What were the people doing in front of the mirrors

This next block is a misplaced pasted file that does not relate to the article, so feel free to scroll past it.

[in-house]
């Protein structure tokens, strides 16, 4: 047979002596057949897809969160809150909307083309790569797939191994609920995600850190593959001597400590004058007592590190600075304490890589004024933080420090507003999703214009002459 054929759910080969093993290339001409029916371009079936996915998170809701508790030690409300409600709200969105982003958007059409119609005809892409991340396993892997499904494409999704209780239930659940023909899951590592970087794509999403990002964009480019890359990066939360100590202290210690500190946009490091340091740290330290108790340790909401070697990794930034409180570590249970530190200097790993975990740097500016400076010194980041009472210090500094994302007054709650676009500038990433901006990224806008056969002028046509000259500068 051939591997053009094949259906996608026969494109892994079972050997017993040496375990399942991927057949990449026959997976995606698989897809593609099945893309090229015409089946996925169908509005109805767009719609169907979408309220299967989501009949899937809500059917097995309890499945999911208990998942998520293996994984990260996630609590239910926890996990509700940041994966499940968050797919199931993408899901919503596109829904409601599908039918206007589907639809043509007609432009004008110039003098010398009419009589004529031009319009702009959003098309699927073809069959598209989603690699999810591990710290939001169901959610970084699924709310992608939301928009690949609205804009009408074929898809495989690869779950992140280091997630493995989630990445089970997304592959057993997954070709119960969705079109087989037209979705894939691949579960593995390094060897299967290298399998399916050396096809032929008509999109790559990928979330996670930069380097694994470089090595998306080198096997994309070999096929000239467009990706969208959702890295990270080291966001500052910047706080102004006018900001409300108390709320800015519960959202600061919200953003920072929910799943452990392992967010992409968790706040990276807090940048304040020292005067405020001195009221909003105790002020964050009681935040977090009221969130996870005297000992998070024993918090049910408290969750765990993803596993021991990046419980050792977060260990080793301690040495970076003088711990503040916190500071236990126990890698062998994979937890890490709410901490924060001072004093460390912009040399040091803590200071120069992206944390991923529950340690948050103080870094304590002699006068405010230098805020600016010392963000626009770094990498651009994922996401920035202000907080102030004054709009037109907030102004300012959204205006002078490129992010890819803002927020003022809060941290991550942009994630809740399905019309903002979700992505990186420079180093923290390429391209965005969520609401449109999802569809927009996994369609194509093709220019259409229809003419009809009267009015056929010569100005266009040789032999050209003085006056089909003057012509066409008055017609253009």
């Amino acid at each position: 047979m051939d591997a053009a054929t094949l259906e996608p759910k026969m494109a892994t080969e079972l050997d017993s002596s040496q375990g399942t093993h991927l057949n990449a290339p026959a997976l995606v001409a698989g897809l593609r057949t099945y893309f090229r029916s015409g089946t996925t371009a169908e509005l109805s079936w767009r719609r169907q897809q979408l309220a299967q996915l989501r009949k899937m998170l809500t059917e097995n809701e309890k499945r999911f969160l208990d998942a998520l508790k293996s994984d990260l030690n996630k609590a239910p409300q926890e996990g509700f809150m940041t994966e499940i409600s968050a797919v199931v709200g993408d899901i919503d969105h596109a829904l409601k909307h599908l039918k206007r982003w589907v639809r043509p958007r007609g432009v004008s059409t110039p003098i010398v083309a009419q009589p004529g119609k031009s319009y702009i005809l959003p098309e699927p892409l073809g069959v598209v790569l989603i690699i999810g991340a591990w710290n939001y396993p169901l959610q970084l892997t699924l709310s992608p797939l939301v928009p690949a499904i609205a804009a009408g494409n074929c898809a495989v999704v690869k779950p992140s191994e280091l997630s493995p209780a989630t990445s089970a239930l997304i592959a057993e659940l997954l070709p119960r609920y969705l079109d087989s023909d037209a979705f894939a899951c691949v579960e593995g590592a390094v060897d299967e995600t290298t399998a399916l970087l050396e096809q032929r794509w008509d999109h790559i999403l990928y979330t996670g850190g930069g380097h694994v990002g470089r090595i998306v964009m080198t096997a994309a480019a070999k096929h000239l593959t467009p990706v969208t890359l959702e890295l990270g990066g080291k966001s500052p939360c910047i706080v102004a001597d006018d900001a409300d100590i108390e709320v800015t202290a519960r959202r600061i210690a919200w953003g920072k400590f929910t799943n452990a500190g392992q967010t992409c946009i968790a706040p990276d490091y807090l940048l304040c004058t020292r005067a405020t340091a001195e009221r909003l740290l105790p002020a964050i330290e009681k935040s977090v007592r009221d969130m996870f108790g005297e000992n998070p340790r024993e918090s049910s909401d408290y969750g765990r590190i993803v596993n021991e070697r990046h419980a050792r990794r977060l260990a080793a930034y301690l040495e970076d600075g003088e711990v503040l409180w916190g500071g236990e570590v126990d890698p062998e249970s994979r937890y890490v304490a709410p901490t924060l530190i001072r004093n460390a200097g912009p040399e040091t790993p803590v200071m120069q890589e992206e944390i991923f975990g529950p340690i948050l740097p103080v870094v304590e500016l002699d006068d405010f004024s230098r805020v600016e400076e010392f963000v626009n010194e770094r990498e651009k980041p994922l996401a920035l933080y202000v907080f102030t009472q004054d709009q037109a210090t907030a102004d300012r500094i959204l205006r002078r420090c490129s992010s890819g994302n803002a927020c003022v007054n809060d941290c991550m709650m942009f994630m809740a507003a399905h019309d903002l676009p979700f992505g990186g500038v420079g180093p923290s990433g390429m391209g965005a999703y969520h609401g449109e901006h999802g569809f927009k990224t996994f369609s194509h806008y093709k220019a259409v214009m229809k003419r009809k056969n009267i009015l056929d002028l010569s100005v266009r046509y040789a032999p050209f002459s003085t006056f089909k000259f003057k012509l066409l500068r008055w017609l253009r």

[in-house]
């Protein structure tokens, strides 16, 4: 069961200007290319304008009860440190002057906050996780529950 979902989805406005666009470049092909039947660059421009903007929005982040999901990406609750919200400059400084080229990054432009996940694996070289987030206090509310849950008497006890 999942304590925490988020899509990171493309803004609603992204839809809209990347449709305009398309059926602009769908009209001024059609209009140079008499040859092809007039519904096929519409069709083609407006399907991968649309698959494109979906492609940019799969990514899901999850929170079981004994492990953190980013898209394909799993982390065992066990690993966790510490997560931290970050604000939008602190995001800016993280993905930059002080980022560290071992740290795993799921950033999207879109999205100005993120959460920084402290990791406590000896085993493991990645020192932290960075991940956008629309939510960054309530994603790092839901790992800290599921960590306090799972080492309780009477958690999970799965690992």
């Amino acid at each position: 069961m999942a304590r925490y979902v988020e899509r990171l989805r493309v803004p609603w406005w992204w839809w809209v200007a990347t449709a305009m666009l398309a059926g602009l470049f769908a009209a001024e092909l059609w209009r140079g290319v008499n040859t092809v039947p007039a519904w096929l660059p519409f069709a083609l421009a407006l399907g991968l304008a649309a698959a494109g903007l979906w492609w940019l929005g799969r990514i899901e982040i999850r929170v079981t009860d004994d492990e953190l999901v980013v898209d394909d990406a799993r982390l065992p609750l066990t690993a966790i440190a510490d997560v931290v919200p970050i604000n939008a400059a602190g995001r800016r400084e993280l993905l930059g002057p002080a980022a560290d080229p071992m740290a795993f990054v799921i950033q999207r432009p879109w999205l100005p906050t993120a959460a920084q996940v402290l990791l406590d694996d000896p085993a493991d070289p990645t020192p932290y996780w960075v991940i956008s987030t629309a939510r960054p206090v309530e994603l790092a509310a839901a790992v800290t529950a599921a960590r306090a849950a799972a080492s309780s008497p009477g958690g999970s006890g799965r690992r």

The history of mirror production goes back thousands of years. The incentive of humanity for this is the desire to see one's own image. The most original form of the mirror image is its own reflection on a dark, smooth surface of water. However, as early as the Neolithic Age, people were already active as mirror manufacturers, as is shown by finds of polished obsidian slabs in Çatalhöyük, in what is now Turkey. The people of the Bronze Age sanded metal plates smooth in order to be able to see their likeness. The manufacture of mirrors was also of great and widespread importance for spiritual purposes: in the ancient high cultures of Egypt, Babylonia and China, mirrors made of metal were mainly given to deceased women as grave goods. The first glass mirrors were made in the late Roman Empire around 300 AD. As with today's mirror production, a layer of glass was backed with metal. However, since the manufacture of colorless glass was forgotten after the end of the Roman Empire, no mirrors could be made from glass for several centuries. In the 11th century, mirror manufacturers in Italy developed convex mirrors, so-called capsule mirrors. Domed and polished metal capsules were encased in a thin layer of glass. In the 13th century, small concave mirrors were produced in Murano, the center of glass processing at that time. To do this, an alloy of lead and tin was poured into freshly blown glass flasks and then cut open. Mirror manufacture was also widespread north of the Alps from the late Middle Ages. In 1373 glassmakers founded the first guild in Nuremberg that also manufactured mirrors. In 1516, the Dal’Gallo brothers in Venice developed flat mirrors made of glass for the first time. To do this, the pioneers of modern mirror production applied a thin tin foil to the flat glass. By pouring a two to three millimeter thick layer of mercury over them, the two materials combine to form amalgam, a chemically very stable mercury alloy. The exact recipe of the Venetian mirror manufacturer was top secret. Their technique of coating mirrors made of glass with mercury was used until the 19th century. Mirror manufacturers were also active at the court of Louis XIV and further developed flat mirrors made of glass: on a bronze pouring table, they rolled liquid glass into flat panels with rollers. This enabled larger formats with a smoother surface and fewer inclusions. With the help of this technique of mirror production, the Hall of Mirrors in Versailles could be designed and equipped.